An infected passenger flies from Wuhan to Milan, a computer virus invades an internet connection, subprime defaults in the US Midwest trigger a global economic crisis. The super-spreaders of the goods of globalization—airport hubs, fiber-optic cables, global financial centers—are also the super-spreaders of the bads. This is the “butterfly defect” of globalization, the systemic risk endemic to our hyperconnected world, in which small actions in one place can spread rapidly to have global effects, Ian Goldin, a professor of Globalization and Development at Oxford University, writes in his article for the International Monetary Fund.
My book The Butterfly Defect shows why globalization creates systemic risks. It also shows why stopping globalization will not stop global threats but rather will amplify them. There is no wall high enough to keep out climate change, pandemics, and other catastrophic risks. But high walls undermine the potential for cooperation required to manage our shared risks. Protectionism reduces investment, trade, tourism, and technological advances, which create jobs and higher incomes, reducing the capacity of countries to build resilience. The solution is in working together to make globalization safe and sustainable, not in working against each other.
Leadership is required to manage the negative dimensions of globalization and harvest the positive, to ensure progress is not overwhelmed by common threats. Resilient systems are only as strong as their weakest links. Stopping the next pandemic, which could be even worse than COVID-19, must be a priority. This requires reinforcing and reforming the World Health Organization (WHO) to give it the governance, staff, and capacity it needs to be the world’s rapid-response fighting force on global health.
In recent decades, globalization has led to revolutionary changes that have outstripped the slower evolution of institutions, causing a widening gap between our increasingly complex systems and our methods for managing their risks. As we saw with the financial crisis and now with COVID-19, systemic risks can quickly overwhelm processes that previously appeared robust. While there is no doubting the pandemic threat, the slower-moving but accumulating dangers posed by climate change require equally concerted action.
The pandemic has highlighted our lack of immunity to natural threats, but also created an opportunity to reset our economies. There is no shortage of ideas regarding green stimulus policies, which offer the potential to build back better and accelerate the transition from fossil fuels. Global protests, from climate to race, have demonstrated the appetite for fresh thinking. And COVID-19 has also demonstrated that citizens are prepared to change their behavior when required to do so. All that remains is for governments to act.
Networked solutions needed
COVID-19 has highlighted the pressing need for better global risk management. So too has escalating climate change. As did the financial crisis. Urgent reform is required to tame the butterfly defect of globalization.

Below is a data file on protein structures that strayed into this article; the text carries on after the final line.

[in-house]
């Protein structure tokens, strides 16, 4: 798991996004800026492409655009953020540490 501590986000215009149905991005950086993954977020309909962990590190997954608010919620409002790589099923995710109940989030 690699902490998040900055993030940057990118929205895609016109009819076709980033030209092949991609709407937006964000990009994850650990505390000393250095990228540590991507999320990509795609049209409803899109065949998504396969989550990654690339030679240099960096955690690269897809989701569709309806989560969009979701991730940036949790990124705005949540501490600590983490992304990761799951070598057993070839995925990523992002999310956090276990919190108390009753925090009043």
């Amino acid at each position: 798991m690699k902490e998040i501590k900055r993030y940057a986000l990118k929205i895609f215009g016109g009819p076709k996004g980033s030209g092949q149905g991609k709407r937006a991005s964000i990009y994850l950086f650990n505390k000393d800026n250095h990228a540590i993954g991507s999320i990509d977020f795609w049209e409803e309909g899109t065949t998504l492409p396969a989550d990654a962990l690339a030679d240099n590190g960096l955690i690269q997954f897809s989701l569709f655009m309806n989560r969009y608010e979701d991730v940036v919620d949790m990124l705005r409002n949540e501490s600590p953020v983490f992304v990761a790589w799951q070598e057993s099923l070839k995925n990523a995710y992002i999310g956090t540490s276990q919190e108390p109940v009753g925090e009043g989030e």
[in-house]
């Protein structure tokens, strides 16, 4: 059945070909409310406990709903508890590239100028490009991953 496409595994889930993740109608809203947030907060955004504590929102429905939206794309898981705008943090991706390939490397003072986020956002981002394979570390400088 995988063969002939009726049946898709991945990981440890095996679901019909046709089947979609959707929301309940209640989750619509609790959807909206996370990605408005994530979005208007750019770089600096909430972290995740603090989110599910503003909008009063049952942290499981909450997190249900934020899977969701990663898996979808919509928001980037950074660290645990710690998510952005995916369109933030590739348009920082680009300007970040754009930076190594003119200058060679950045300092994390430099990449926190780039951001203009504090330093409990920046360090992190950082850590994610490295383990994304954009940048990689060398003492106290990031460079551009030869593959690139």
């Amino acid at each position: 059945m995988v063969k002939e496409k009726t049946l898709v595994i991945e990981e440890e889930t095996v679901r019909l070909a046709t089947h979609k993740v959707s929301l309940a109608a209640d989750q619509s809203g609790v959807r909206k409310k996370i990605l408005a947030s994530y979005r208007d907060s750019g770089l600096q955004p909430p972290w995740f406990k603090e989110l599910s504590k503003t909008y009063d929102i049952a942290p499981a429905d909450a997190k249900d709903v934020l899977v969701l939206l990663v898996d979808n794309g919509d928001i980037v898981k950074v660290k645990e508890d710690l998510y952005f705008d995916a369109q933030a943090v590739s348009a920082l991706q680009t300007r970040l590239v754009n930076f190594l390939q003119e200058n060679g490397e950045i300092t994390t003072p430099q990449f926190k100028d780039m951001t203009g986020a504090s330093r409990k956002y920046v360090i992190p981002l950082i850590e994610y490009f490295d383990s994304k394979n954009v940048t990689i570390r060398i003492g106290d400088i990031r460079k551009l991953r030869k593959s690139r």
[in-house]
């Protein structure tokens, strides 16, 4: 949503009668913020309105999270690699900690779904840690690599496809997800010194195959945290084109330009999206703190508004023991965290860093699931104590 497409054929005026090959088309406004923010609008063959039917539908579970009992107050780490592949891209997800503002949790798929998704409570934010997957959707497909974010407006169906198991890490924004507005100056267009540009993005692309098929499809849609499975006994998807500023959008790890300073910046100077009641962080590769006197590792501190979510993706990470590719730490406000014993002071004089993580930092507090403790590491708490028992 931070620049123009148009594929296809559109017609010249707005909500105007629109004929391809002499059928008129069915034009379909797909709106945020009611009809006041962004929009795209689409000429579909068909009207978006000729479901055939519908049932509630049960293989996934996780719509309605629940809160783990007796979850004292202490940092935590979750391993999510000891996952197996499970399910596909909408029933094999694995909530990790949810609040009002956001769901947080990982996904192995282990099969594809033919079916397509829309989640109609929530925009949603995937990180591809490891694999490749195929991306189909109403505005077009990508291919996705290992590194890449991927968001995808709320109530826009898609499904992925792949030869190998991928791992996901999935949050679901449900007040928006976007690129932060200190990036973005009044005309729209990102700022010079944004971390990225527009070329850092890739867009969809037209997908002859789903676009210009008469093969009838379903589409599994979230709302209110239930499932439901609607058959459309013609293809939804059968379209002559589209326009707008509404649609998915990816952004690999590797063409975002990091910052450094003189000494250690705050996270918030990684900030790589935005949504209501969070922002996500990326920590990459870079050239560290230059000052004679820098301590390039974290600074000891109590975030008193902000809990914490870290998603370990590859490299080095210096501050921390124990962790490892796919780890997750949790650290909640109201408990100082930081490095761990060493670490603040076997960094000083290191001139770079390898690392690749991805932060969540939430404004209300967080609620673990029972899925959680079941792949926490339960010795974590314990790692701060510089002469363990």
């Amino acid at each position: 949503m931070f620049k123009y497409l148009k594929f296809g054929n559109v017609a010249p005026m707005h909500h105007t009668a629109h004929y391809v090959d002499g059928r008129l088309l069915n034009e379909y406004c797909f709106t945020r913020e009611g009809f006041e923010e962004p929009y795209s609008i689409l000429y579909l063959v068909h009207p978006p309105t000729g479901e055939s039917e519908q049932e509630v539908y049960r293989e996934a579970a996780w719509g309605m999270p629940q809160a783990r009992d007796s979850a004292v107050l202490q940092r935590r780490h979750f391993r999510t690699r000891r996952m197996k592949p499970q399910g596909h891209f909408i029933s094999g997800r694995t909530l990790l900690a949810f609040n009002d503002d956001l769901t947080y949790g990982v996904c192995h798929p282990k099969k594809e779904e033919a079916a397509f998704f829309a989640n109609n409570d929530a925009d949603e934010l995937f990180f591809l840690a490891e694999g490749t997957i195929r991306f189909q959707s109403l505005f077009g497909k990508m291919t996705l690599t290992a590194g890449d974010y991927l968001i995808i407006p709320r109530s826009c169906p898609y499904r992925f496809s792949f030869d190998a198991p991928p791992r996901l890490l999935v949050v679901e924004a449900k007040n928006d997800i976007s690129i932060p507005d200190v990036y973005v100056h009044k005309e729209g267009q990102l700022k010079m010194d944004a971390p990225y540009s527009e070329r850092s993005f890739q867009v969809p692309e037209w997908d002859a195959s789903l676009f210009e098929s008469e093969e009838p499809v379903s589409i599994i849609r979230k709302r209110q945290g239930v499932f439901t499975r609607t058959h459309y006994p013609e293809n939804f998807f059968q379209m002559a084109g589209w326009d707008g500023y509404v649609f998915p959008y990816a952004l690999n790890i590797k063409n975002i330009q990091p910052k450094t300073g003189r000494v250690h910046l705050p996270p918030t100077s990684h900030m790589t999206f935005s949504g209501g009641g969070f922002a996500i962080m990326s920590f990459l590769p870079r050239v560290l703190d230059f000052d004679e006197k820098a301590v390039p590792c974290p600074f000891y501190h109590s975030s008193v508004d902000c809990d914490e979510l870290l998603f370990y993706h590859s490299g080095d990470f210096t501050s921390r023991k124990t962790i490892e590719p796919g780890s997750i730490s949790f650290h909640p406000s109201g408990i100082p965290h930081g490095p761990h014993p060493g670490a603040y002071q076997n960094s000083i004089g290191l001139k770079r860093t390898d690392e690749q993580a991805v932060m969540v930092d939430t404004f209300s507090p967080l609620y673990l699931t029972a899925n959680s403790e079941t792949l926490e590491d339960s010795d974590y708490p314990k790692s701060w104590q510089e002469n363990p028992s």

These networked threats require changes in all parts of the system. Action must begin with us as individuals changing our behavior—for example by wearing masks and weaning ourselves off fossil fuels. Resilience cannot be delegated to others. It is everyone’s responsibility. Firms should value a prudent level of spare working capital as a valuable investment in resilience, not just as excess fat to be trimmed to maximize leverage. Minimizing the amount of capital or spare capacity tied up through just-in-time or lean management systems can undermine resilience. Regulators should note the lessons from the Eyjafjallajökull volcano, the Tohoku tsunami, Hurricanes Katrina to Maria, and now COVID-19—that widespread leanness can multiply into systemic fragility.
Our financial, digital, trade, and other systems are intertwined through complex networks. The intersecting nodes and hubs are concentrated in specific locations, such as global financial centers and major ports and airports. The concentration of logistic or other nodes in one location makes them vulnerable, as does the concentration of key personnel and information in headquarters buildings. Resilience can be enhanced by greater geographic diversification, but its benefits have not yet found their way into competition policy or risk management strategies.
A growing number of shareholders and managers of forward-looking firms have expressed their desire to improve their companies’ resilience to systemic shocks. And politicians are similarly keen to improve the resilience of the public sector. Although welcome, this requires deeper analysis, including to determine how much resilience, and to what; firms and governments do not have the financial or other resources to insulate themselves totally from all possible shocks.
Resilience can be improved by decentralization, so that individuals, businesses, and countries are empowered to make their own decisions. The principle of subsidiarity is, however, a complement not a substitute for higher levels of authority. Overarching principles are necessary for risk management, and for global systemic risks. This requires that countries yield some autonomy to supranational institutions. Countries that have assiduously followed the guidelines of the WHO have done best, whether they are relatively poor, such as Vietnam, or richer, such as Canada. Stark differences in the management of COVID-19 have demonstrated the importance of operating at multiple levels to contain risk and that robust international, national, subnational, and local actions are required.
Multilateral institutions should be at the apex of this layered approach. Yet there remains a set of orphan issues with no institutional home. A number of international agencies provide analysis and information on climate change, such as the International Panel on Climate Change. But there is no global institution with decision-making and enforcement power to coordinate responses. There also is no major global organization working on cybercrime, even though a single computer virus, such as WannaCry or NotPetya—whether produced by organized state agencies or lone-wolf individuals—can spread globally and cause billions of dollars of damage within days. This threat, like that of extremist ideologies and the subversion of democracy or vaccination campaigns through fake news, is spread opportunistically through the digital networks of globalization. While these threats transcend national borders, as do the threats posed by climate change, pandemics, and terrorism, current responses are predominantly national (or regional, in the case of the European Union).